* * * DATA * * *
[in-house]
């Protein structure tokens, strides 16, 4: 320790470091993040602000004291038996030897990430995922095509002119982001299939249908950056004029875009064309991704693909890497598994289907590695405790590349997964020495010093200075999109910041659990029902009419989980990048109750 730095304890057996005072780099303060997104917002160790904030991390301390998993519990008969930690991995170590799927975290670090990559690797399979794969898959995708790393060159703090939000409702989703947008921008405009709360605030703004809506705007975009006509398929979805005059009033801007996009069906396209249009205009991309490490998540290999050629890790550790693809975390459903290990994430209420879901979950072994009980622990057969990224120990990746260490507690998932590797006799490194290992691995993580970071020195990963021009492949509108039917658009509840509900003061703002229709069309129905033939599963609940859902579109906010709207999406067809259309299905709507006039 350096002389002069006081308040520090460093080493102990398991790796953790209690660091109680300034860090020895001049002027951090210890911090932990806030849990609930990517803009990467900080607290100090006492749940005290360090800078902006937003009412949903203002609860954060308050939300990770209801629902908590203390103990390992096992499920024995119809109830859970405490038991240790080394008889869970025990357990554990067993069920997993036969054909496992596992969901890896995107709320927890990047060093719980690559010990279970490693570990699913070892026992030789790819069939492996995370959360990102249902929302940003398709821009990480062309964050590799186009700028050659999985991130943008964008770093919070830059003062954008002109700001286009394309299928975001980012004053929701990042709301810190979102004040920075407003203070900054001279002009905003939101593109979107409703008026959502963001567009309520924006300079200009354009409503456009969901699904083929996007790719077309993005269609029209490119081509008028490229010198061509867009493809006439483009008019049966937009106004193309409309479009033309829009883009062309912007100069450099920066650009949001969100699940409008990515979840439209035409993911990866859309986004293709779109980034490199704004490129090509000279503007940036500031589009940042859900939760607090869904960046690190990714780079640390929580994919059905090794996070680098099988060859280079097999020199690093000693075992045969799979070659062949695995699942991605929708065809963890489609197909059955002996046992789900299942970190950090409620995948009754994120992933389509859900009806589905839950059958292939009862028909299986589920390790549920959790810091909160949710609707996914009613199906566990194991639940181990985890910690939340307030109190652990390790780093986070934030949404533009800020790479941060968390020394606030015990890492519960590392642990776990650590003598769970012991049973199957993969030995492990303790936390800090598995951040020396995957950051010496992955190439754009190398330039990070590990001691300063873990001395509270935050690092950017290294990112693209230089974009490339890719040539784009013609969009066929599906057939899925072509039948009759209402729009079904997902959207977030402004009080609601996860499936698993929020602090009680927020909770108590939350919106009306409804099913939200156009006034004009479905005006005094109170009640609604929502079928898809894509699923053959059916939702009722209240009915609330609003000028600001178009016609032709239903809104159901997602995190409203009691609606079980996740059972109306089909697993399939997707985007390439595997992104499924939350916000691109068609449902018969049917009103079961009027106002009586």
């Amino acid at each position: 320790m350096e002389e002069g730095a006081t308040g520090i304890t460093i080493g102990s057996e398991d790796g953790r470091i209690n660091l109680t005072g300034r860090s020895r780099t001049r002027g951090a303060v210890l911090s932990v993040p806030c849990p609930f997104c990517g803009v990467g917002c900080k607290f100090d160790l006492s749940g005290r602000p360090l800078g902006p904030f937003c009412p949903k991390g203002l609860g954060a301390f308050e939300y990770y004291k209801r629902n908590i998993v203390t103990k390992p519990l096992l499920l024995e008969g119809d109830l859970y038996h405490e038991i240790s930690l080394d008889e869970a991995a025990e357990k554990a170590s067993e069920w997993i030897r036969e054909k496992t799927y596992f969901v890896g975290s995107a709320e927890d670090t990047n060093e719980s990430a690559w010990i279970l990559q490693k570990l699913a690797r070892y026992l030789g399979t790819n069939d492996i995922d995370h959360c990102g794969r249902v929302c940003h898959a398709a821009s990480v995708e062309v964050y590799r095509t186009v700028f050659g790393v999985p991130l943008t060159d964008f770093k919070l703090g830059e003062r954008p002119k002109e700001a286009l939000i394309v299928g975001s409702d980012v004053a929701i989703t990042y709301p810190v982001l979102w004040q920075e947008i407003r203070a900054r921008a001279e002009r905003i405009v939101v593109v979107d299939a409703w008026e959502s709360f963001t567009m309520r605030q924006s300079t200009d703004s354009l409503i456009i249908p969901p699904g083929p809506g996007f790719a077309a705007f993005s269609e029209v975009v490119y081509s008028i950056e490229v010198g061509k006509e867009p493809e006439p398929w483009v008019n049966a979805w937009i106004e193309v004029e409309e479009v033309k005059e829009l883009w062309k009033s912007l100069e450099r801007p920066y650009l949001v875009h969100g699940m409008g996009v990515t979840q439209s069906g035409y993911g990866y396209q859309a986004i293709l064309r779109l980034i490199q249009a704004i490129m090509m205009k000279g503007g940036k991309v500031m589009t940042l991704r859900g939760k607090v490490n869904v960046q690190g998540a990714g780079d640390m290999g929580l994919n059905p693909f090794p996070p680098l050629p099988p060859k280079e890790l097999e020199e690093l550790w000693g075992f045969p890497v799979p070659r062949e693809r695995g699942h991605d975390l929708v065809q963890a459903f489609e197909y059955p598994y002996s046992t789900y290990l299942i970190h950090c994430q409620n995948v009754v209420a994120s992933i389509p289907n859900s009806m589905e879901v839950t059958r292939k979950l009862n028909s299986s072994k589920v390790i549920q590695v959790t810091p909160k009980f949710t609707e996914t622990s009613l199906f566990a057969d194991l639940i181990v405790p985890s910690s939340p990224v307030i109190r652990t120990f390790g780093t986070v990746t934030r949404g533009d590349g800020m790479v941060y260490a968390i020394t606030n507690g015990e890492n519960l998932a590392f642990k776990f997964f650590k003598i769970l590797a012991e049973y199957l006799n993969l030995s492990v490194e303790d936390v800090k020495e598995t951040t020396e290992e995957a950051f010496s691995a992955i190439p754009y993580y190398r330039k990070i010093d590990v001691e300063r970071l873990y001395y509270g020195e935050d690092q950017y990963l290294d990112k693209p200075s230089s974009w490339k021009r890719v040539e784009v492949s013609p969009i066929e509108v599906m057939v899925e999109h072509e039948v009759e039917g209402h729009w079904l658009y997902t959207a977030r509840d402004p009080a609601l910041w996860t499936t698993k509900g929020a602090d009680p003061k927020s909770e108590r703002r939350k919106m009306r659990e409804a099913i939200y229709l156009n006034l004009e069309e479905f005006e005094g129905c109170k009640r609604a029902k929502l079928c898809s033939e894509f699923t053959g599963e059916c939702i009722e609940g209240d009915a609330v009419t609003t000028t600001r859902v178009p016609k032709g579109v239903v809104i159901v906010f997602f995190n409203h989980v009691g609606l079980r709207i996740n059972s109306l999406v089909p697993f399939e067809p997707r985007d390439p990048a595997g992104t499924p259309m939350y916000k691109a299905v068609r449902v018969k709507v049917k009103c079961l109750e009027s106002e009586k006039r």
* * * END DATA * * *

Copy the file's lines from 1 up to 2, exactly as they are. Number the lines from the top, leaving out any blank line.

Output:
[in-house]
């Protein structure tokens, strides 16, 4: 320790470091993040602000004291038996030897990430995922095509002119982001299939249908950056004029875009064309991704693909890497598994289907590695405790590349997964020495010093200075999109910041659990029902009419989980990048109750 730095304890057996005072780099303060997104917002160790904030991390301390998993519990008969930690991995170590799927975290670090990559690797399979794969898959995708790393060159703090939000409702989703947008921008405009709360605030703004809506705007975009006509398929979805005059009033801007996009069906396209249009205009991309490490998540290999050629890790550790693809975390459903290990994430209420879901979950072994009980622990057969990224120990990746260490507690998932590797006799490194290992691995993580970071020195990963021009492949509108039917658009509840509900003061703002229709069309129905033939599963609940859902579109906010709207999406067809259309299905709507006039 350096002389002069006081308040520090460093080493102990398991790796953790209690660091109680300034860090020895001049002027951090210890911090932990806030849990609930990517803009990467900080607290100090006492749940005290360090800078902006937003009412949903203002609860954060308050939300990770209801629902908590203390103990390992096992499920024995119809109830859970405490038991240790080394008889869970025990357990554990067993069920997993036969054909496992596992969901890896995107709320927890990047060093719980690559010990279970490693570990699913070892026992030789790819069939492996995370959360990102249902929302940003398709821009990480062309964050590799186009700028050659999985991130943008964008770093919070830059003062954008002109700001286009394309299928975001980012004053929701990042709301810190979102004040920075407003203070900054001279002009905003939101593109979107409703008026959502963001567009309520924006300079200009354009409503456009969901699904083929996007790719077309993005269609029209490119081509008028490229010198061509867009493809006439483009008019049966937009106004193309409309479009033309829009883009062309912007100069450099920066650009949001969100699940409008990515979840439209035409993911990866859309986004293709779109980034490199704004490129090509000279503007940036500031589009940042859900939760607090869904960046690190990714780079640390929580994919059905090794996070680098099988060859280079097999020199690093000693075992045969799979070659062949695995699942991605929708065809963890489609197909059955002996046992789900299942970190950090409620995948009754994120992933389509859900009806589905839950059958292939009862028909299986589920390790549920959790810091909160949710609707996914009613199906566990194991639940181990985890910690939340307030109190652990390790780093986070934030949404533009800020790479941060968390020394606030015990890492519960590392642990776990650590003598769970012991049973199957993969030995492990303790936390800090598995951040020396995957950051010496992955190439754009190398330039990070590990001691300063873990001395509270935050690092950017290294990112693209230089974009490339890719040539784009013609969009066929599906057939899925072509039948009759209402729009079904997902959207977030402004009080609601996860499936698993929020602090009680927020909770108590939350919106009306409804099913939200156009006034004009479905005006005094109170009640609604929502079928898809894509699923053959059916939702009722209240009915609330609003000028600001178009016609032709239903809104159901997602995190409203009691609606079980996740059972109306089909697993399939997707985007390439595997992104499924939350916000691109068609449902018969049917009103079961009027106002009586």